Ninety people are seated at tables, primed for a day of small- and large-group conversations about their strategic plan. In the opening prayerful silence, I begin to peel a long strip of blue painter’s tape away from the floor between the tables. Listen to the sound of the tape. Sense the puzzlement that hangs in the air till I say my invocation:
This tape represents the momentary dissolving of the dividing lines that we often construct between our heart and our mind, the spiritual and the practical, our planning and our praying, our thinking and our feeling, between our pain and our aspiration, and the life of this congregation and the life of the world that beckons to us. May we embrace our ‘hidden wholeness’ so that we can speak and hear one another with a broader imagination and a more open heart.
In a time when polarized opinions are rampant and vigorously defended on social and other media, we need to intentionally invite each other to show up at congregational meetings with more than our opinions. When we over-identify with the opinions we hold, we miss so much of what we are.
Isn’t it true that people who seem so sure of themselves may also be harboring their own doubts? Can’t the person who feels timid, also have courage lurking in their heart—ready to be evoked? If so, our holy task is to allow all of this to surface. Our thoughts and emotions, our facts and our imagination need not be divided or siphoned off.
Living a “divided life” implies suffering. Parker Palmer writes:
I can’t imagine a sadder way to die than knowing I never showed up on Earth as who I really am. But every time we show up as our true selves, we reclaim identity and integrity, and new life can grow within, between and around us.
Sometimes encouraging wholeness means encouraging a congregation or a leader to claim their doubts and uncertainties as much as their faith and commitments. Sometimes it means urging a congregation to step out of the comfort of complacency to respond more fully to what has not yet emerged. Sometimes it means developing a better understanding of what is, before moving too quickly toward what might become.
Harrison Owen, an Episcopal priest–turned organizational consultant, names a creative tension congregations often experience:
The old ways are passing, and the new ones have yet to arrive. We are in the Open Space between what is and what might become. And the question remains, What to do about that?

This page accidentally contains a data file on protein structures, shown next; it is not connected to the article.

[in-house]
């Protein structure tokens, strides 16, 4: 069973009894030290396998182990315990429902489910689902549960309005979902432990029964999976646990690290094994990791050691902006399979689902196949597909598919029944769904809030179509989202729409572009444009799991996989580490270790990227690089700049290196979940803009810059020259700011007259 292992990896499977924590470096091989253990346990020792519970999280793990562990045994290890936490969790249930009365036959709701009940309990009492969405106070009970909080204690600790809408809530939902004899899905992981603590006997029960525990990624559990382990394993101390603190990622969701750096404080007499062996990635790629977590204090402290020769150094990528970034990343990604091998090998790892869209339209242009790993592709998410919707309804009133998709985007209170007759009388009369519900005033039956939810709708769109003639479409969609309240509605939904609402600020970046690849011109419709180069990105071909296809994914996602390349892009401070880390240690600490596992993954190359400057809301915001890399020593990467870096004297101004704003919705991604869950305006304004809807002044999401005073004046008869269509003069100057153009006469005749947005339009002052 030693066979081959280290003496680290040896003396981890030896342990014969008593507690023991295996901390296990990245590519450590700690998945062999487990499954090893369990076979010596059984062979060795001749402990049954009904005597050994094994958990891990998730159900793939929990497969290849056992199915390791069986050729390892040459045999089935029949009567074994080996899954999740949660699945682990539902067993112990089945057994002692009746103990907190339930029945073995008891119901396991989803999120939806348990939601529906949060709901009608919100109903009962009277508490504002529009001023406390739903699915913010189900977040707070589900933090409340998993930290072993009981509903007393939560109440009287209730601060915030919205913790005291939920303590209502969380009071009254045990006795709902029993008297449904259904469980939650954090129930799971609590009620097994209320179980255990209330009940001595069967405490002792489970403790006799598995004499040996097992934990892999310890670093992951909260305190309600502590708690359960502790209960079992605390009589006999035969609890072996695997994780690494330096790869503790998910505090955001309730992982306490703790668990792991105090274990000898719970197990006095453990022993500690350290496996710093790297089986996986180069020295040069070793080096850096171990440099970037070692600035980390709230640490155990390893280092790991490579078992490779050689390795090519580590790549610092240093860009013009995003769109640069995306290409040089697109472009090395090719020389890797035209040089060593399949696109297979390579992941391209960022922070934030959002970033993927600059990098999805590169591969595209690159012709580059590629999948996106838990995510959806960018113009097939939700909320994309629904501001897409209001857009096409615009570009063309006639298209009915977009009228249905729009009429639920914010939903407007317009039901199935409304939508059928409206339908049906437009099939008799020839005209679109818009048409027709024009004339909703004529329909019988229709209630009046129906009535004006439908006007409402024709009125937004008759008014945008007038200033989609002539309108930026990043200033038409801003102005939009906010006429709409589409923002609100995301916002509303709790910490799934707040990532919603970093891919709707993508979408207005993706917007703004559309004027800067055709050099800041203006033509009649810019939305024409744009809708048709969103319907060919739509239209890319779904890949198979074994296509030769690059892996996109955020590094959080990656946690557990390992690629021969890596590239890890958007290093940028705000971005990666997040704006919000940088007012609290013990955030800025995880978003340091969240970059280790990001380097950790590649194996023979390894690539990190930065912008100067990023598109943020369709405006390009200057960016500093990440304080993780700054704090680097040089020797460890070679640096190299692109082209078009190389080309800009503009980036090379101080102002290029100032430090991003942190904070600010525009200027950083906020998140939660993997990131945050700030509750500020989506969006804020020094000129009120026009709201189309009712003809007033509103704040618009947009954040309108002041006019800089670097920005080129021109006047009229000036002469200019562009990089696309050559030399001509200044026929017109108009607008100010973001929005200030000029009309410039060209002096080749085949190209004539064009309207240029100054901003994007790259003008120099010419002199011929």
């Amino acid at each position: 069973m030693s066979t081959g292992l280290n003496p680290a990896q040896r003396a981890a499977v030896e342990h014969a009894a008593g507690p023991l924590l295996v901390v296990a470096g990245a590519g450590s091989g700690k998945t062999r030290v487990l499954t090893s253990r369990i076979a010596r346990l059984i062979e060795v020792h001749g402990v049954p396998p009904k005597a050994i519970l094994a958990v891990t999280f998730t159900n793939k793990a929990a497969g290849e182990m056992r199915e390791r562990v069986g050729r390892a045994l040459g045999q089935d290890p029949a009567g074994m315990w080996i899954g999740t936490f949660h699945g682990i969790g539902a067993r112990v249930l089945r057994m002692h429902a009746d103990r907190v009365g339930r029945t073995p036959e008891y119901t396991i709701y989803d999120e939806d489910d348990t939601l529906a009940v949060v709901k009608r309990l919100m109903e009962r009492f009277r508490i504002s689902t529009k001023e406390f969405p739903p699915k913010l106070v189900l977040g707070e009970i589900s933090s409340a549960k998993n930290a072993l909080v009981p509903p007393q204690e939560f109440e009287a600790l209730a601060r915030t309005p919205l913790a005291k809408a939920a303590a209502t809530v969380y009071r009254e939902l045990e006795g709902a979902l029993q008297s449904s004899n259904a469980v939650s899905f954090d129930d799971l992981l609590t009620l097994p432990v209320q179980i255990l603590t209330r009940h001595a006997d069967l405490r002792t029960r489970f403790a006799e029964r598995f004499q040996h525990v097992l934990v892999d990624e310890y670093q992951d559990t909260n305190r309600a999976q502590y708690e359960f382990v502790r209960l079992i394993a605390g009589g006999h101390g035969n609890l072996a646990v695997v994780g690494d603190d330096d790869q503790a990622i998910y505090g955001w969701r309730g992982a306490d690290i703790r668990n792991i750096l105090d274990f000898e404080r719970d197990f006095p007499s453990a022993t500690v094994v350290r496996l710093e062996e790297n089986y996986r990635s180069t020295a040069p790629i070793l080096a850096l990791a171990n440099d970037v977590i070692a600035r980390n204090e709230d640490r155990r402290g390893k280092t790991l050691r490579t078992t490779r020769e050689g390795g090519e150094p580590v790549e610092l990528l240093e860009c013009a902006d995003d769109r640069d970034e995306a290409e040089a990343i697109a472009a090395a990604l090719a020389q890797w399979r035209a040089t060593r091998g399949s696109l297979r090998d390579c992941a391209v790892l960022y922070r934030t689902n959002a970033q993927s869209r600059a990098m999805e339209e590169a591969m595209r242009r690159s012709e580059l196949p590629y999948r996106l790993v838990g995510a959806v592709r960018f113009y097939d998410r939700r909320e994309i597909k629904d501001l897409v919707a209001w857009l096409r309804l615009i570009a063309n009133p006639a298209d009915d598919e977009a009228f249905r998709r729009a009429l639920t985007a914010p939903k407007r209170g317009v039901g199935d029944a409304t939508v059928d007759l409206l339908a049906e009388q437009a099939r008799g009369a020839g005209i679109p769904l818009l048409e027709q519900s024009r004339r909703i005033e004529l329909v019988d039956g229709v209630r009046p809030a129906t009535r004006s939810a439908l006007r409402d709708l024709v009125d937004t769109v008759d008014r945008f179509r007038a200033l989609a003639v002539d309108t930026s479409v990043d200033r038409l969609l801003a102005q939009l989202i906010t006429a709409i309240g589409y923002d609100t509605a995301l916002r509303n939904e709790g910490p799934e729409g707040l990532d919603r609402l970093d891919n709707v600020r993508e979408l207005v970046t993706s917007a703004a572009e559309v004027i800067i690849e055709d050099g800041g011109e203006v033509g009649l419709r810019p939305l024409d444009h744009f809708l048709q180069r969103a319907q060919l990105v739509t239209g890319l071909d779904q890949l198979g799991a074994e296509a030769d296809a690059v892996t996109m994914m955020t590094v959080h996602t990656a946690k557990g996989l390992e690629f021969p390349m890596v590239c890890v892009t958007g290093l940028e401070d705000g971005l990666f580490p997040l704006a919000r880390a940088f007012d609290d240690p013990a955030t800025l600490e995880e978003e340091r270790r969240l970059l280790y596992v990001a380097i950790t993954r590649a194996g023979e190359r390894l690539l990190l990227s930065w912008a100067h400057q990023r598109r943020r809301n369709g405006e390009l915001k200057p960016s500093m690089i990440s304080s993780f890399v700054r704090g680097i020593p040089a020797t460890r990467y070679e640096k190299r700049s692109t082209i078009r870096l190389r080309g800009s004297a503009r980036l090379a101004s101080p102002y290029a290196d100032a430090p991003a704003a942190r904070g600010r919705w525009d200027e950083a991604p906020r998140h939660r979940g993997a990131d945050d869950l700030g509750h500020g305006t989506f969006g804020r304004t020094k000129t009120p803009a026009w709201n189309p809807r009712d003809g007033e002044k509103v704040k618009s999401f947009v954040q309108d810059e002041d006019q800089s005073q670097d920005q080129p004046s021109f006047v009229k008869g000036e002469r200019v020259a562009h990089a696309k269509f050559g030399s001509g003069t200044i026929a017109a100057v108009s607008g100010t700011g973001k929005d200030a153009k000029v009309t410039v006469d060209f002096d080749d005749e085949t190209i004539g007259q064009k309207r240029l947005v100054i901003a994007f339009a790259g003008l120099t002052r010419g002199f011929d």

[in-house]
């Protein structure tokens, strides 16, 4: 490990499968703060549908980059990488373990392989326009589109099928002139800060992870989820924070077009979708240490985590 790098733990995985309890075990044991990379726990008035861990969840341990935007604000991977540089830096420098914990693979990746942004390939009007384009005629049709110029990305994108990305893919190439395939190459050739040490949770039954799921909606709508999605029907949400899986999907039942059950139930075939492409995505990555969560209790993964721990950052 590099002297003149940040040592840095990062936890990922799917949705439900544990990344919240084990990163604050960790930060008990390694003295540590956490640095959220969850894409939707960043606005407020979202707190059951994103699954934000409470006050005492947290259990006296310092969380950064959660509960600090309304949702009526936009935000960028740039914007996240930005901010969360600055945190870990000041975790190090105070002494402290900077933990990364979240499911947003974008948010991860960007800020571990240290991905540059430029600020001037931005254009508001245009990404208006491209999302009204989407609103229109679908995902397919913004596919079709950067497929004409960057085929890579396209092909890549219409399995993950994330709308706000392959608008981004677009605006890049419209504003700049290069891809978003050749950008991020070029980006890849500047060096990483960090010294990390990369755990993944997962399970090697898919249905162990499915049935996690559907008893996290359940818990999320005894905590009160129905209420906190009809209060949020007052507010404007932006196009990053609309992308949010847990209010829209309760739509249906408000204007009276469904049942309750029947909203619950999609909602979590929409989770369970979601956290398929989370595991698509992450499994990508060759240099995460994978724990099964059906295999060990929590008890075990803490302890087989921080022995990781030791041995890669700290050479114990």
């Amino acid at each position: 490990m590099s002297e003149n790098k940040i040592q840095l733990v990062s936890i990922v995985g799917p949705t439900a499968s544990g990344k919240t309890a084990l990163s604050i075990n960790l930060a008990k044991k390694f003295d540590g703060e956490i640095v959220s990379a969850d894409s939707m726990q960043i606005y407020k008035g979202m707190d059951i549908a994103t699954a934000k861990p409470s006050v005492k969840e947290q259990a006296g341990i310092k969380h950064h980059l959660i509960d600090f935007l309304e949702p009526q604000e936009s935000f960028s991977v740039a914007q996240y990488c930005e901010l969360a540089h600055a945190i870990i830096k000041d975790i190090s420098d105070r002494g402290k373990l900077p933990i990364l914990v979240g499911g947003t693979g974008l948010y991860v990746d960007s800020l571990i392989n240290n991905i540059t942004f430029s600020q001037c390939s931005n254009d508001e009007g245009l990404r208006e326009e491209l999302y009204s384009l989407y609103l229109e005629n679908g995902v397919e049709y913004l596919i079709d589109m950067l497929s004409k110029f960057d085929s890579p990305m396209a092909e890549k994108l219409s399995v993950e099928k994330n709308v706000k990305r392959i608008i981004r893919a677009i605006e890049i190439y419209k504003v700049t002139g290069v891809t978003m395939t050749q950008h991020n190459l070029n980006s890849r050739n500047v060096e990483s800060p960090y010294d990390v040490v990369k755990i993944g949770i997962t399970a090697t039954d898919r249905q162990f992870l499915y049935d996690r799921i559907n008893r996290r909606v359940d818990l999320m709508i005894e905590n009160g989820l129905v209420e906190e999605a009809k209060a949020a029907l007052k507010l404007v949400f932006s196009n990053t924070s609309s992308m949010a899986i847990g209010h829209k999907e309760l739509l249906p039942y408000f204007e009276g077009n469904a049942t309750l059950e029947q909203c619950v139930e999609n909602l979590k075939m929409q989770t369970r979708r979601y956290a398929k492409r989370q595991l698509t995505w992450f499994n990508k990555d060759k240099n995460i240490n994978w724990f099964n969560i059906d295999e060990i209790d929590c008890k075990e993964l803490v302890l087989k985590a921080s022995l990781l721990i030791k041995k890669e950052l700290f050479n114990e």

The road from “here” to “there” in congregational life is not always a quick or direct one. It often requires waiting as much as action. In The Active Life:, Parker Palmer admonishes us that
Until we know the hidden wholeness, we will live in the world of dualisms, of forced but false choices between being and doing that result in action that is mere frenzy or in contemplation that is mere escape.
The Quaker saying “to proceed as way opens” provides the insight that the gap between “what is” and “what might become” may require a “waiting” in the Open Space that is not just a pause before frenzied action.
We know that in the waiting, the unexpected can occur. The true energy and commitment of the congregation can surface. Nevertheless, waiting can be unsettling for leaders who know what must be done—now. Such leaders sometimes get ahead of the congregation, then realize no one has joined them.
What Owen calls “the Open Space between here and there” can be uncomfortable. These are the times when we are tempted to rush the process.
Yvonne Agazarian, one of the creators of systems-centered therapy, points out that we often experience “forks in the road.” At these forks, we have a choice: to fully express what we are experiencing—or to retreat.
How often have you noticed yourself “retreating” when the gap between here and there seems insurmountable or too conflict ridden? I am often called in to work with a congregation when a delayed conversation become unavoidable or a conflict has become unbearable. Somewhere along the way the congregation and its leaders reached a “fork in the road” and navigated it in a way that suspended rather than engaged their whole selves.
The road “between here and there” is sometimes daunting, so we engage in shortcuts. Agazarian points out some of the typical choices we make: We ignore or avoid difference, we try to change or convert each another, or we blame, judge, or scapegoat others.
I often ask congregational leaders (and I’ll ask you now): “When has your congregation hit the ‘snooze alarm?’ Which tasks or conversations have you suspended that are wanting your attention now?” They usually respond quickly with their list.
Then I ask the harder question (and I’ll ask you this now, too): “How might you approach these conversations so you can acknowledge, learn from, and use whatever differences arise? How might you invoke a conversation that allows you to discover possibilities you may not yet have perceived?”
Some of the practices that I encourage when there are strong differences of opinions in a group include these:
- Listen in order to understand.
- Suspend judgment and become curious about another’s point of view and their particular experiences.
- Seek to understand the values that undergird differing opinions.
- Listen and speak with respect; even when you disagree with the point of view that is expressed.
- Find places where you agree with even those who you might also disagree.
- Ask clarifying questions to assist your understanding.
- Acknowledge and learn from differences.
- Acknowledge your own doubts, fears, and uncertainties.
How we have conversations with one another in our congregations is as important as what the conversation is about. Our capacities for conversations such as these serve our religious communities—but also other arenas within our broader world.